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The Ailey Looks Back and Forward

Alvin Ailey American Dance Theater / City Center, NYC / December 2, 2009 – January 3, 2010

Beginning with the opening night gala, I visited the Alvin Ailey American Dance Theater (“The Ailey,” to its friends) many times during its month-long City Center season, which celebrated Judith Jamison’s 20-year tenure as artistic director. Jamison will become “artistic director emerita” at the end of this year. Her successor has not yet been named, but it will be hard to find her equal–first as a star dancer, then as a leader with unassailable authority, a sharp eye for talent, a tough work ethic, and irresistible charisma.

Opening night felt relatively subdued compared to the high-voltage atmosphere generated by such occasions in recent years. Its first half was devoted to generic speeches, excerpts from Jamison’s own so-so choreography, and a pièce d’occasion made in her honor by Robert Battle.

Battle’s offering, a male duet titled Anew, may have been about succession. If so, too subtly so. Its only striking element was the poised control, cloaking ferocious energy, of Jamar Roberts and Clifton Brown as they prowled through their space like big cats in the wild. Traditionally, this has been a skill of just about every member of the company, male and female, black and white. Jamison has brought it to a full flowering, as she has the leaps that shoot across uncanny stretches of space; and the sky-high leg extensions from a daringly tilted body. Performance after performance, Jamison’s dancers claim the right to be called acrobats of God.

Excitement quickened in the second half of the program, thanks to a knock-out performance of Ailey’s own signature piece, the 1960 Revelations. One of its highlights was Amos J. Machanic, Jr.’s exquisite and original rendering of “I Wanna Be Ready,” that gut-cruncher of a solo in which the sheer physical challenge (made, of course, to look effortless, even delicate) comes across as a humble, poignant cry of faith. More thrilling yet was the familiar, though never twice the same, sight of Linda Celeste Sims and Glenn Allen Sims performing the “Fix Me, Jesus” duet, which they’ve evolved to the point of incandescence. She lets herself fall from a succession of precarious positions, trusting he’ll there to save her from self-destruction, and he is, but these and many another feat–of coordination, of balance–have become as refined as a silkworm’s threads.

Overall, the company’s technique seems to be suddenly stronger and clearer than I’ve ever seen it. Often when this occurs in a dance troupe, the technical “improvement” is accompanied by the sacrifice of the dancers’ individuality, the texture of their movement, and that invisible but essential quality of soul. (Today’s New York City Ballet is a significant example.) The Ailey, on the other hand, seems to have increased its physical exactitude in order to make the choreographers’ (and dancers’) visions more piercing.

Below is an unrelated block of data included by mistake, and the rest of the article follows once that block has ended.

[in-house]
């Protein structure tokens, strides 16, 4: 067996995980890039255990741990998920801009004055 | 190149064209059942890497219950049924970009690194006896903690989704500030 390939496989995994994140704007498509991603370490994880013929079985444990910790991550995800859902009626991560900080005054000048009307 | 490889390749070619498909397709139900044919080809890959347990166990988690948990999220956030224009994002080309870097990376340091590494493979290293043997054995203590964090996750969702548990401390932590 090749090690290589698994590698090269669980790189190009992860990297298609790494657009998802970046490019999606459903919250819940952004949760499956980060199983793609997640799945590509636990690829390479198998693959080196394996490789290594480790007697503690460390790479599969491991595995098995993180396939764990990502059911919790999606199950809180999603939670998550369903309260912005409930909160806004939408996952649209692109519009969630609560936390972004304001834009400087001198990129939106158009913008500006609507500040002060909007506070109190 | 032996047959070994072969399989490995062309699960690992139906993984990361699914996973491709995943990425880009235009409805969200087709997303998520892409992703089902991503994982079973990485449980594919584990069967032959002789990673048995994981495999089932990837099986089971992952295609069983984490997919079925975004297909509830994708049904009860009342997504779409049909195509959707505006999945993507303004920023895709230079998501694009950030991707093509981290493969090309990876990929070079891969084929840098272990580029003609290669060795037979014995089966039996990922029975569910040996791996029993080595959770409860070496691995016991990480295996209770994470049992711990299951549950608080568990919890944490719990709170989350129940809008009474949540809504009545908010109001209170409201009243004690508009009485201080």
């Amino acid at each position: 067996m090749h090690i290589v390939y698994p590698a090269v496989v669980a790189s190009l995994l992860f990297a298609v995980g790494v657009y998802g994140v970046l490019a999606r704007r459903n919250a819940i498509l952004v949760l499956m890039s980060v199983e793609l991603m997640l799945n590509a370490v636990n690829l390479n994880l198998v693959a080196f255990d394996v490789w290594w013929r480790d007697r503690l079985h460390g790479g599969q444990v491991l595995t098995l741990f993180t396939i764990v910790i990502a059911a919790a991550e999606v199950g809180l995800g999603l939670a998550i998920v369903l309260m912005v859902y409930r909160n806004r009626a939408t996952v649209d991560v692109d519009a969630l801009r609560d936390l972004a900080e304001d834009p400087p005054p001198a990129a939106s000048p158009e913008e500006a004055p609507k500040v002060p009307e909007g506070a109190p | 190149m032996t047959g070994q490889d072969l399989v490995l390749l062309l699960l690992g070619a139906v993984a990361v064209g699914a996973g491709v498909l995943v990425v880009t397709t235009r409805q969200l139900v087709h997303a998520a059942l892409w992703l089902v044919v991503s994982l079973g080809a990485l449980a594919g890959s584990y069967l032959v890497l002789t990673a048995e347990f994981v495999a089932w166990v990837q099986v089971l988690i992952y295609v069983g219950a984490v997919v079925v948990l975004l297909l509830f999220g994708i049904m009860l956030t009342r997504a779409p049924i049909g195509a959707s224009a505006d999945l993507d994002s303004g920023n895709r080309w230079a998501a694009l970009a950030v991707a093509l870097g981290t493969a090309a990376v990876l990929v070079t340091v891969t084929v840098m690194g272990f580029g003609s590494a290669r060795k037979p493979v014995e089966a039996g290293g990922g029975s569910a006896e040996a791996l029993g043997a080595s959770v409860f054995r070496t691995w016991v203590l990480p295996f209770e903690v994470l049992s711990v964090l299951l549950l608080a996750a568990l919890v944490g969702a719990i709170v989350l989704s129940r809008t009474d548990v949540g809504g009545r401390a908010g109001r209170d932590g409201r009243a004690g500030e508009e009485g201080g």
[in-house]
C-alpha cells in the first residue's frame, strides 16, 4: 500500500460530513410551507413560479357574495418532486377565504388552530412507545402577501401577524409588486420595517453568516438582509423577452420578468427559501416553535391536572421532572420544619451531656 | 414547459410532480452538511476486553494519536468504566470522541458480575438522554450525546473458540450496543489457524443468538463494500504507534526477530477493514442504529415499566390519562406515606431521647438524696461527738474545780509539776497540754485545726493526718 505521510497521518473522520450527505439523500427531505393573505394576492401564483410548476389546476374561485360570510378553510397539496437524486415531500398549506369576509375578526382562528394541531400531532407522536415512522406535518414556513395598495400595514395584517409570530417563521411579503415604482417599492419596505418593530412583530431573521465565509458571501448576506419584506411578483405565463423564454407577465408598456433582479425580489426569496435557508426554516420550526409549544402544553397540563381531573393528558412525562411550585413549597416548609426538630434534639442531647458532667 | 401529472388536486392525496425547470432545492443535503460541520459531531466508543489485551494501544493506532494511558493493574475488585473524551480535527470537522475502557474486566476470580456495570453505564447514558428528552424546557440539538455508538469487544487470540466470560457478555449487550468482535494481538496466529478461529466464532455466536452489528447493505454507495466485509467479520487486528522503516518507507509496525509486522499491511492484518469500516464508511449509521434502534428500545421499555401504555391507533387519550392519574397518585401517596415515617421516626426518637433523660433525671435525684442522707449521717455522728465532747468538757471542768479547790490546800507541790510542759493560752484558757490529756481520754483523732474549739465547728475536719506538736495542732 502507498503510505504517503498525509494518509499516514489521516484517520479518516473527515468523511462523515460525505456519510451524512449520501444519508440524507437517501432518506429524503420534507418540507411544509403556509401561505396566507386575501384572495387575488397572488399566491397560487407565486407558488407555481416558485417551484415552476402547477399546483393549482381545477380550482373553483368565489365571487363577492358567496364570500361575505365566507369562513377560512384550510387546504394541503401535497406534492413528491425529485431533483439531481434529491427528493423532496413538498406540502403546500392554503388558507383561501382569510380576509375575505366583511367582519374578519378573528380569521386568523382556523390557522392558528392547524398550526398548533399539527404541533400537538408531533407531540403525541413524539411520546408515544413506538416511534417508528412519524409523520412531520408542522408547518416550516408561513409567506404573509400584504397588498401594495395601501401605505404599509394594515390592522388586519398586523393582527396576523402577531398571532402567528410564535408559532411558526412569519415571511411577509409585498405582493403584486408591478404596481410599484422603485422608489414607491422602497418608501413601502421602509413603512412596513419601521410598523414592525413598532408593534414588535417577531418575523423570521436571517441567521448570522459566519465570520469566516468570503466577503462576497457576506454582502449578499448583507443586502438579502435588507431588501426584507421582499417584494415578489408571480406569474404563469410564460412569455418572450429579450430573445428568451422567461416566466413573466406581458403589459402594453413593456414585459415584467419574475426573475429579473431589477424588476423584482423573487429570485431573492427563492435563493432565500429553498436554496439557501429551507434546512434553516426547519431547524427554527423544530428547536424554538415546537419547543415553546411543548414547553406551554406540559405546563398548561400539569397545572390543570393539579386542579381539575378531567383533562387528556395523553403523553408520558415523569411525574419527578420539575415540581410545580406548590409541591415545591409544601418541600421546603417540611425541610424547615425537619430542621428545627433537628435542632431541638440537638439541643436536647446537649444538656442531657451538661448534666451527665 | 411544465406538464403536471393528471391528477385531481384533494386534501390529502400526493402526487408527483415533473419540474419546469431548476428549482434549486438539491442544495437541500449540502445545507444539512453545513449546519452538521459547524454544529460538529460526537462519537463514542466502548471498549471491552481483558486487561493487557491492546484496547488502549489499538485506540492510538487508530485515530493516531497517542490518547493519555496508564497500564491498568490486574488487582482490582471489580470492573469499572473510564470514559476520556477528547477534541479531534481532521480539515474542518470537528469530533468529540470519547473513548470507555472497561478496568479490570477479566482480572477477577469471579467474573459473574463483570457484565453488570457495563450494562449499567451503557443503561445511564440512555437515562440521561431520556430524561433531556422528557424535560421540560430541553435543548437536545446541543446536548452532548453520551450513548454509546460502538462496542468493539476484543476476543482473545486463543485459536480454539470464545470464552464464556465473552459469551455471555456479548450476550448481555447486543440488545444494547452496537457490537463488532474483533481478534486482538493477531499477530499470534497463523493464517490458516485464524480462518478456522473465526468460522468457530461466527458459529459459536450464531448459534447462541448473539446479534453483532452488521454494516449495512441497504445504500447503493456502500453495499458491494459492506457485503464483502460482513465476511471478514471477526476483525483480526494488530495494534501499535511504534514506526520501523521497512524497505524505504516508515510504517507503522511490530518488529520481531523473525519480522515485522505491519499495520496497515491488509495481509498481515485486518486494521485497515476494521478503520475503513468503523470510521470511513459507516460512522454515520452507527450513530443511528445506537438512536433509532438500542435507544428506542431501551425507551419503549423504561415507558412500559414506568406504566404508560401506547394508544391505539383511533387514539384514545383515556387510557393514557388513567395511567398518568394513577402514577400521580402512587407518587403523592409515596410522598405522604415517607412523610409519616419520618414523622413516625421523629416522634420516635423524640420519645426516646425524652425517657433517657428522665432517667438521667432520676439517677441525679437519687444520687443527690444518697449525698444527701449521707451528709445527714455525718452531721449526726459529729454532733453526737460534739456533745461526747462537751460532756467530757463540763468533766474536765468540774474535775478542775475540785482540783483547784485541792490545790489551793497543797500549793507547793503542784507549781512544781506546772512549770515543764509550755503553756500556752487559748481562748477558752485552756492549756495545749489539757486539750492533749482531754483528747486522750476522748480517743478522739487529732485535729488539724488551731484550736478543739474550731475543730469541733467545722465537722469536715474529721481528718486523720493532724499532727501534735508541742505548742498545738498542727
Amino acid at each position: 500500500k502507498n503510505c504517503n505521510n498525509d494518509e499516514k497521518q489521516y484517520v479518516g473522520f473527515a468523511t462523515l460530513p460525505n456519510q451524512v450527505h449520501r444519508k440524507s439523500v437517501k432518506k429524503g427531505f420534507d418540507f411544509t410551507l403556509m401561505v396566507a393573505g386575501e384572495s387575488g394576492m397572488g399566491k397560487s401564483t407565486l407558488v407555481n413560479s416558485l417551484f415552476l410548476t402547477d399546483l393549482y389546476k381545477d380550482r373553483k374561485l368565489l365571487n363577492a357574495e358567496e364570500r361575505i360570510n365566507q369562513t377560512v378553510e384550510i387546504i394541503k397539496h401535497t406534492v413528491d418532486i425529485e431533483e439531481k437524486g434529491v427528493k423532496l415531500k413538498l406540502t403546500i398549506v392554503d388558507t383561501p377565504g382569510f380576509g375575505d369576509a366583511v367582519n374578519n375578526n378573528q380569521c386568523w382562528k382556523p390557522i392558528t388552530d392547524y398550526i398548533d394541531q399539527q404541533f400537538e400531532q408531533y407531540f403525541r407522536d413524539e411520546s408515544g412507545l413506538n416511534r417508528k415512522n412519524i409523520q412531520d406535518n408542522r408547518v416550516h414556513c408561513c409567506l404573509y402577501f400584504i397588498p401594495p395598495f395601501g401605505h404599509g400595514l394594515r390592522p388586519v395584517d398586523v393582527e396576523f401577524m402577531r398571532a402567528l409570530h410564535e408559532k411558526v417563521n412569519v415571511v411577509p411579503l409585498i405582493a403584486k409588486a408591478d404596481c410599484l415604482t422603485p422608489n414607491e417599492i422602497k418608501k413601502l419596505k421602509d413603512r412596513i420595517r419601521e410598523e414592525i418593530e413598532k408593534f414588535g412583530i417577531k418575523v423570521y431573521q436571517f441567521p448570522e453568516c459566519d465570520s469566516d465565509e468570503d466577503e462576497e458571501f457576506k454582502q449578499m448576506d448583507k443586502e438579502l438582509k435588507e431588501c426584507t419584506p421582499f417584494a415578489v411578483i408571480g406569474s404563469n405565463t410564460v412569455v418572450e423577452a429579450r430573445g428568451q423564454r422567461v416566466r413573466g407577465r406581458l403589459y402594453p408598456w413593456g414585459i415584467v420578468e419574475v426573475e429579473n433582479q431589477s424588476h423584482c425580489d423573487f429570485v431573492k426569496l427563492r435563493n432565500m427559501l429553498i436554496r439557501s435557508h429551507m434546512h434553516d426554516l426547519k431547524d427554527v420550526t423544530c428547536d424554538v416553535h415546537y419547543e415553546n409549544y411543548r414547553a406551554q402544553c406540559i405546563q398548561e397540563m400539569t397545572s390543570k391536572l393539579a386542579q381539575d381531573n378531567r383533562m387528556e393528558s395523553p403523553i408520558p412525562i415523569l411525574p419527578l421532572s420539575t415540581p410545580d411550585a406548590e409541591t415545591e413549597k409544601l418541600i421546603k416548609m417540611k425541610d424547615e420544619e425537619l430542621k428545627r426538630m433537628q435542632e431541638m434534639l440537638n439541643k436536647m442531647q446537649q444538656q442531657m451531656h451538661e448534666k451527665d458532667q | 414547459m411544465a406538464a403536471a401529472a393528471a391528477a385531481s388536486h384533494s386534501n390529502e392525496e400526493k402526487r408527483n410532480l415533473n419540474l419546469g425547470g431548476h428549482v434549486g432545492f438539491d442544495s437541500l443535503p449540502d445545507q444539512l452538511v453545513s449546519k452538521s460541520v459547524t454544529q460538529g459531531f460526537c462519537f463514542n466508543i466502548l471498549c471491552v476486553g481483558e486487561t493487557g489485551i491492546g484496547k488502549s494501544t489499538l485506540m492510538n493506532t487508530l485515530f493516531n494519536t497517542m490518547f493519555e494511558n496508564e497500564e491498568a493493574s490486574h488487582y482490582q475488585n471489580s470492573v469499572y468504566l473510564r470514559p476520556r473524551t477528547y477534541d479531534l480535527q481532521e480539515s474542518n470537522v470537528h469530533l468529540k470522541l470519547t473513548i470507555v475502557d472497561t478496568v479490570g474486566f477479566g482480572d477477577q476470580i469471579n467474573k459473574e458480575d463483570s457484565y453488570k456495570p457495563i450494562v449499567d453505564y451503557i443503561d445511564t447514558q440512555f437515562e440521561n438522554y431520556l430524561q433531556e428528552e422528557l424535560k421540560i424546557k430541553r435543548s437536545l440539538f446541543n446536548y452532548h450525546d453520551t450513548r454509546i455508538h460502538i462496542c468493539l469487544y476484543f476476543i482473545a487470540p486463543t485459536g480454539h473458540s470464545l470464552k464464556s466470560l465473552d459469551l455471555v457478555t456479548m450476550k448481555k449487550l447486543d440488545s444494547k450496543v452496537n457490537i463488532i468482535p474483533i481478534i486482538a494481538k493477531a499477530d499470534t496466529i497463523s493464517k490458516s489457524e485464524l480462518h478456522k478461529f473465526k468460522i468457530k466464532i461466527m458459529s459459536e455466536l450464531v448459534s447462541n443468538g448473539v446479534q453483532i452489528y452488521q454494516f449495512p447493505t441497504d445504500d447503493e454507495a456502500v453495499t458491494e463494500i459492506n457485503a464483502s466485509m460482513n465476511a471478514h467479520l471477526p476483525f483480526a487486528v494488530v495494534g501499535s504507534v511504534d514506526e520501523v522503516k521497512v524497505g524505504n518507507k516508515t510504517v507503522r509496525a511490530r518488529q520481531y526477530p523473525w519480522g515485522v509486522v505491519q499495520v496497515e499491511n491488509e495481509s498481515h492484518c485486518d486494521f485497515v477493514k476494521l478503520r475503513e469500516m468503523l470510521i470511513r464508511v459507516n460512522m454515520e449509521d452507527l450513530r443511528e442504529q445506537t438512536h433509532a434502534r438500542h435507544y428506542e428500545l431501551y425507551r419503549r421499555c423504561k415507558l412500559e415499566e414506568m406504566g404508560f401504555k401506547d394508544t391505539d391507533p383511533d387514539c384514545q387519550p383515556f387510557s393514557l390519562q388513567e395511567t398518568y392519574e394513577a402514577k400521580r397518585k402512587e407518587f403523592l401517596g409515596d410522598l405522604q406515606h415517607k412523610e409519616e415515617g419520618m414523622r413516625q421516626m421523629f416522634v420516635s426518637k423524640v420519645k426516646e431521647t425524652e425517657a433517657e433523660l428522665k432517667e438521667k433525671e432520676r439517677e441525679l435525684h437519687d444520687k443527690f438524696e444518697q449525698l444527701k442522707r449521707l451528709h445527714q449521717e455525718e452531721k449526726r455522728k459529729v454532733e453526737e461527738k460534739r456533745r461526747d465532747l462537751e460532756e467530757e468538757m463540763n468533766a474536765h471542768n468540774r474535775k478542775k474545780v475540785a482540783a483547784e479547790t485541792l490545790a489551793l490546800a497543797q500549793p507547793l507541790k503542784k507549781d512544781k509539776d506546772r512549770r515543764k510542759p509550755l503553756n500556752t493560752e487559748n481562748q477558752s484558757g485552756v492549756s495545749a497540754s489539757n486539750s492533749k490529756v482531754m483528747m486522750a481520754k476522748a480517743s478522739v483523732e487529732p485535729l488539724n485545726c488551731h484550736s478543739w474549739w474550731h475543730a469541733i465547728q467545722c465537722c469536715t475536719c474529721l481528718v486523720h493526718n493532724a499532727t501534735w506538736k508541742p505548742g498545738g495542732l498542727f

Repertory remains the Ailey’s perennial problem. This was clear from the Best of 20 Years anthology, which presented excerpts from pieces Jamison commissioned, revived (Alvin Ailey’s included), or acquired during her two decades as artistic director. The deficiency surfaced again in two of the three works given their premieres this season. If you can look behind the stunning performances the dancers invariably give it, the choreography offered by the Ailey is, with few exceptions, thin in invention, and stymied by prefabricated emotional agendas.
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Jamar Roberts in Judith Jamison’s Among Us

Photo: Paul Kolnik

Jamison’s own Among Us (Private Spaces: Public Places), to music by Eric Lewis, shows us the fantasies of people at an (art) exhibition, the art naïf pictures being by Jamison. Granted, the encounters do include the traditional museum pick-up, but half of them remained inexplicable to me, even on a second viewing. The imaginary shenanigans are encouraged by a genie, played by Clifton Brown, a dancer so beautiful and gifted he can even get away with a tall blue feather waving from the top of his skull.
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Linda Celeste in Judith Jamison’s Among Us

Photo: Paul Kolnik

The movement vocabulary draws from ballet, jazz, Horton via Ailey, and middle-eastern genres; despite this generous pluralism, the choreography falls flat. The most compelling dancing in the show comes from Linda Celeste Sims, all filigreed whirling in a ravishing flamingo-hued dress with a lushly flared skirt, and Hope Boykin, somberly expressive, in a deep purple business suit with an ingeniously pleated vent in its skirt that allows and draws the eye to her full-bodied movement. As I’ve indicated, the costumes, by Paul Tazewell, are marvelous, but clothes alone don’t make a viable dance.